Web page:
The following table summarizes some additional similarities and differences between Pulumi and CDK, and the sections below the table go into more detail.

Feature Comparisons

FeaturePulumiAWS CDK
Language SupportTypeScript, JavaScript, Python, Go, C#, F#, VB.NET, Java, YAMLPython, TypeScript, JavaScript, Go (developer preview), C#, Java
State ManagementManaged by Pulumi Service or with self-managed optionsManaged by the AWS CloudFormation service
Provider SupportSupports all major cloud providers, including 100% same-day coverage of new resources with AWS NativeAWS only
Cloud Native SupportRichly typed support for the full cloud-native ecosystem and KubernetesAWS only
Dynamic Provider SupportYesLimited
OSS LicenseApache License 2.0Apache License 2.0 (only applies to the CDK framework, and not the deployment engine)
Infrastructure Reuse and ModularityFlexible and extensible: functions, classes, modules, Component Resources, multi-language packages, and moreReuse functions, classes, packages, and CDK constructs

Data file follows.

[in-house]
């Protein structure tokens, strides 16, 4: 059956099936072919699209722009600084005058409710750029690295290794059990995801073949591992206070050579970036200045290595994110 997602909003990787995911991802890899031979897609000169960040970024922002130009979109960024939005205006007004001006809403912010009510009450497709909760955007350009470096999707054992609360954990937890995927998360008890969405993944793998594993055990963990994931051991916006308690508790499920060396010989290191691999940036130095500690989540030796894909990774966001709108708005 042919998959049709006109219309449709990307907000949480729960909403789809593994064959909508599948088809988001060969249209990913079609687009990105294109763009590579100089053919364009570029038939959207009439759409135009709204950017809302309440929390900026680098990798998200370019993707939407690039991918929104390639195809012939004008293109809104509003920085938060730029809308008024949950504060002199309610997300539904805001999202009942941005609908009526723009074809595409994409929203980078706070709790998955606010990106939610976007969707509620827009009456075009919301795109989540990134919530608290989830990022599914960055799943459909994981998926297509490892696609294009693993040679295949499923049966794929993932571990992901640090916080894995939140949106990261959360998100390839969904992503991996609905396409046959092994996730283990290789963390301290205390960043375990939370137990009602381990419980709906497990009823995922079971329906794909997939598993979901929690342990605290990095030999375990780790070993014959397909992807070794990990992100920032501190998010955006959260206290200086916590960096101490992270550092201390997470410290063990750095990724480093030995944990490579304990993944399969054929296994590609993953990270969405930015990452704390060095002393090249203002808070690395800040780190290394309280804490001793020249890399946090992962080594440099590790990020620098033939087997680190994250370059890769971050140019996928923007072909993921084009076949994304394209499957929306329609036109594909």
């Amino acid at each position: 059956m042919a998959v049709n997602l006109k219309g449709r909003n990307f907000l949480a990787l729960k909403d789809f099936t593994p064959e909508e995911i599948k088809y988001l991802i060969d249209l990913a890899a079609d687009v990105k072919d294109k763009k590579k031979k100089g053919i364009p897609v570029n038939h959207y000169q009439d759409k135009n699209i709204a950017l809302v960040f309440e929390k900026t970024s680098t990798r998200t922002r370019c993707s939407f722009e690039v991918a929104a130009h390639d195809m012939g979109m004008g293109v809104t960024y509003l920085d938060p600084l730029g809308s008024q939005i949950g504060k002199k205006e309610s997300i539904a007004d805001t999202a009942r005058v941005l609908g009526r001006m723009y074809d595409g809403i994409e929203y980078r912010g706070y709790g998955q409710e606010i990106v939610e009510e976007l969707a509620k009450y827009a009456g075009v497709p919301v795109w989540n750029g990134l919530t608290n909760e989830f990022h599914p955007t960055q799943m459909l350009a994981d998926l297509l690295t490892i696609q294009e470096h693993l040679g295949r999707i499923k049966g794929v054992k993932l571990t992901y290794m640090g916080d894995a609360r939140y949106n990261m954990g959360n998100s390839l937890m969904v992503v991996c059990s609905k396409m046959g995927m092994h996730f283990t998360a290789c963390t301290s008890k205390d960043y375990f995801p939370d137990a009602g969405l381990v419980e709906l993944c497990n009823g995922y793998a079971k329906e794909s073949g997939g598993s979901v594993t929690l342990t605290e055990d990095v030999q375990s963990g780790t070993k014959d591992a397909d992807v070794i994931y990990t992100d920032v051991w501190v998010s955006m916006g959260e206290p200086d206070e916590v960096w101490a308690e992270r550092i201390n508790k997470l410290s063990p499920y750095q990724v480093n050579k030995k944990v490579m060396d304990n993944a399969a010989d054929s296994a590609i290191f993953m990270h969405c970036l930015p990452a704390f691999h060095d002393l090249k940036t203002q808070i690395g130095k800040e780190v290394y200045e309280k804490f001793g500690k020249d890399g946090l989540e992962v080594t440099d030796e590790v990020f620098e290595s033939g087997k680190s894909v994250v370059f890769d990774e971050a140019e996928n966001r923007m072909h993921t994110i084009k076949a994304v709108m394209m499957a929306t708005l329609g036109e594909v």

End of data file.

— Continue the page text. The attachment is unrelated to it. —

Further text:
Testing and ValidationUnit, property, and integration testing supported with popular test frameworksOnly supports unit testing that asserts against synthesized YAML/JSON
Modes of ExecutionRun CLI commands or initiate commands programmatically with Automation APIRun CLI commands to execute CloudFormation deployments
Embed within Application CodeYes, via Automation APINo
Third-party CI/CD Tools SupportYesAWS CodePipeline
Policy as CodeYesLimited